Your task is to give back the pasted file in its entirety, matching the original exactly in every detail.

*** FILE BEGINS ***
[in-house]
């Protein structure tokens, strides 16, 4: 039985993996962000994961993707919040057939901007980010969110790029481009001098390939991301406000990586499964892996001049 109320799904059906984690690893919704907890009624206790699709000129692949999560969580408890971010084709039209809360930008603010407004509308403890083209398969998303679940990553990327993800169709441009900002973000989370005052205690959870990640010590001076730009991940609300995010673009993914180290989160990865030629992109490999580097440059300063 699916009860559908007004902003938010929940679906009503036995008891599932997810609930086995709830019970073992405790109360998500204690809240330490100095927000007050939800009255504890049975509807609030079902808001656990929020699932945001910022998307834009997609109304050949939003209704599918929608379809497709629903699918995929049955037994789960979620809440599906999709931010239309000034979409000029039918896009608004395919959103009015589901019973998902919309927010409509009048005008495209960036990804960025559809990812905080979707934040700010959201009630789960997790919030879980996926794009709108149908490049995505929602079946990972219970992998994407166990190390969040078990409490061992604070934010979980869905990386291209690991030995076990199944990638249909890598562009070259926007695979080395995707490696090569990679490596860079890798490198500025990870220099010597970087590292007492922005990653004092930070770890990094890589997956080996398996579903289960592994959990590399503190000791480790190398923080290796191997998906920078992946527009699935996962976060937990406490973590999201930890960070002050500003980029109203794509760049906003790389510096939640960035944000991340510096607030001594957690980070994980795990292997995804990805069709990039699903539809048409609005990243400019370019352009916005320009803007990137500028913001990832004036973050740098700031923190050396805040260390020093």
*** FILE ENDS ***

[in-house]
């Protein structure tokens, strides 16, 4: 039985993996962000994961993707919040057939901007980010969110790029481009001098390939991301406000990586499964892996001049 109320799904059906984690690893919704907890009624206790699709000129692949999560969580408890971010084709039209809360930008603010407004509308403890083209398969998303679940990553990327993800169709441009900002973000989370005052205690959870990640010590001076730009991940609300995010673009993914180290989160990865030629992109490999580097440059300063 699916009860559908007004902003938010929940679906009503036995008891599932997810609930086995709830019970073992405790109360998500204690809240330490100095927000007050939800009255504890049975509807609030079902808001656990929020699932945001910022998307834009997609109304050949939003209704599918929608379809497709629903699918995929049955037994789960979620809440599906999709931010239309000034979409000029039918896009608004395919959103009015589901019973998902919309927010409509009048005008495209960036990804960025559809990812905080979707934040700010959201009630789960997790919030879980996926794009709108149908490049995505929602079946990972219970992998994407166990190390969040078990409490061992604070934010979980869905990386291209690991030995076990199944990638249909890598562009070259926007695979080395995707490696090569990679490596860079890798490198500025990870220099010597970087590292007492922005990653004092930070770890990094890589997956080996398996579903289960592994959990590399503190000791480790190398923080290796191997998906920078992946527009699935996962976060937990406490973590999201930890960070002050500003980029109203794509760049906003790389510096939640960035944000991340510096607030001594957690980070994980795990292997995804990805069709990039699903539809048409609005990243400019370019352009916005320009803007990137500028913001990832004036973050740098700031923190050396805040260390020093």